The teacher librarian must maintain an accurate inventory of all items associated with the library media program including hardware, software, and furnishings. In some cases this includes holdings in other areas of the school building such as televisions and computers.

woman with booksI've heard about school libraries that have been destroyed by tornado, fire, or flood. How would we rebuild after a disaster?

Last night someone broke the window in the library and stole eight of our computers including our circulation system. What do we do?

It seems like other high schol libraries have many more resources than we do. How do I justify additional materials, computers, and other resources?

The situations above are troubling, but realistic. A contingency plan, along with a comprehensive inventory are essential when facing a wide range of potential concerns from natural disasters to external audits.

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What is inventory?

Computers, books, tables, chairs, globes, overhead projectors, and stuffed toys are just a few of the items in your school library media center. Each of these items is listed in your inventory. An inventory is an accounting of each of these items. In many cases, the media specialist is in charge of the inventory of equipment in the entire building including everything from copies to computer printers.

The word inventory is also used to describe a process by which items and information in the holdings record are verified and the physical condition of each item is assessed.

It's possible to generate an "inventory" report from most automated circulation systems, however this is not a complete view of what is actually in the building. An inventory for the purposes of accounting requires that someone physically account for each item.

Theoretically, this means examining every book, computer, and videotape in your collection. Practically, this is unrealistic. A compromise would provide the required data for decision making, yet still maintain the sanity of the library professional.

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What is the purpose of inventory?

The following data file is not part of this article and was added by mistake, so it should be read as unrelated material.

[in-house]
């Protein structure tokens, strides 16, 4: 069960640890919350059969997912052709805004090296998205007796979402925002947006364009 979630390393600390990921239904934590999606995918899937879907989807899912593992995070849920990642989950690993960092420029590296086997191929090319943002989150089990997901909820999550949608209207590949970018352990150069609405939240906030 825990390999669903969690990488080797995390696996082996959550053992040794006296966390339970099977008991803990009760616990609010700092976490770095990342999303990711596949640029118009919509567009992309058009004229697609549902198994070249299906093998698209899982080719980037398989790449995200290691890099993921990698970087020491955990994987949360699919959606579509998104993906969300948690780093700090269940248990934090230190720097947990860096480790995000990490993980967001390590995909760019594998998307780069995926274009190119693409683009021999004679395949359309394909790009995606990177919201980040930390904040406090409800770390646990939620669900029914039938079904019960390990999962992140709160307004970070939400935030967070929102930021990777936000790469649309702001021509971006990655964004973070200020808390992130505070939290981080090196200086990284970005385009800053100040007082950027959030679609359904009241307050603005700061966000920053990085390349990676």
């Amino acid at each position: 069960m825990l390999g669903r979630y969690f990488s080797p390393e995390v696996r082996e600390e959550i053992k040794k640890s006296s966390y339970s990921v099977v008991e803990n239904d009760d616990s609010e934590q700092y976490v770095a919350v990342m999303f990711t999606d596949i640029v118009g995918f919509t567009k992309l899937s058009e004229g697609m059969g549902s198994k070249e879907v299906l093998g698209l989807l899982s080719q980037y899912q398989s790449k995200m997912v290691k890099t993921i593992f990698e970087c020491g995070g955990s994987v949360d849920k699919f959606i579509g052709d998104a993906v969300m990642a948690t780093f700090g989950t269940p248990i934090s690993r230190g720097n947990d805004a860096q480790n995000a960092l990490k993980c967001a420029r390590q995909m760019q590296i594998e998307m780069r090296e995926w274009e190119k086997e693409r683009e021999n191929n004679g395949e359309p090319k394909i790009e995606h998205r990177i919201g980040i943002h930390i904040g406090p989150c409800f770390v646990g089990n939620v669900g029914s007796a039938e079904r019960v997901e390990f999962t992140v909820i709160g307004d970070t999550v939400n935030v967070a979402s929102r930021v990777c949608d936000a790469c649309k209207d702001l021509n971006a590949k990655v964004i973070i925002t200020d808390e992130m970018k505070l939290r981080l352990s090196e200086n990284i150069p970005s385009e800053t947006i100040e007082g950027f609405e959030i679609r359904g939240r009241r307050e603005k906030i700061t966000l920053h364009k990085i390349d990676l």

An inventory has many purposes. For example, let's say you're writing a grant and want to recommend additional computers in the library. Use your inventory to provide data about the numbers, types, and ages of computers to justify purchases.

Inventory is used for the following purposes:

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What should be inventoried?

The items on an inventory vary from school to school. In general, the library media specialist maintains an inventory of the library's collection including items such as books, videos, audios, kits, maps, etc.

The media specialist may also be in charge of the equipment in the center as well as the building. For example, you may be in charge of checking the location of all computer equipment, television monitors, VCRs, and overhead projectors in the building.

Some schools require an accounting of all furnishing such as desks, tables, and chairs.

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What is involved with conducting inventory?

Before the time of automated library systems, library media specialists did the inventory by hand. This meant matching each item to a master shelf list card. Missing books were indicated on the card.

Times have changed. Today, technology is used to facilitate the inventory process. Many teacher librarians now use digital camera or video cameras to record a quick view of the different areas of the library. They also use an automated library system to speed up inventory.

Inventory involves the following ten elements:

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When should inventory be conducted?

Most schools require an inventory once per year. Although some people view inventory as something that is done at the end of the school year, there are other options. In some case, the school administration has particular needs. In districts with multiple buildings, inventory is sometimes rotated among buildings. Some schools have never had a detailed inventory conducted.

It is recommended that you conduct inventory once per year to identify lost materials and get materials into their proper place.

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Check Your Understanding

info powerInformation Power - Information Access and Delivery: Principle 2.

The library media program provides physical access to information and resources for learning. (p. 83, 86)

In order for you to provide good access to materials, you need to know their location. Conducting an inventory can be overwhelming. Where would you start? Would you do it alone or get help? Develop a plan for conducting an inventory.

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Make It Real

scanned bookInterview a teacher librarian about their experiences with conducting inventory. Be sure to ask about what items are inventoried, what records are maintained, and how the library automation system works.

Are they responsible for items throughout the building or just in the library media center?

Ask them to share their concerns, frustrations, and experiences.

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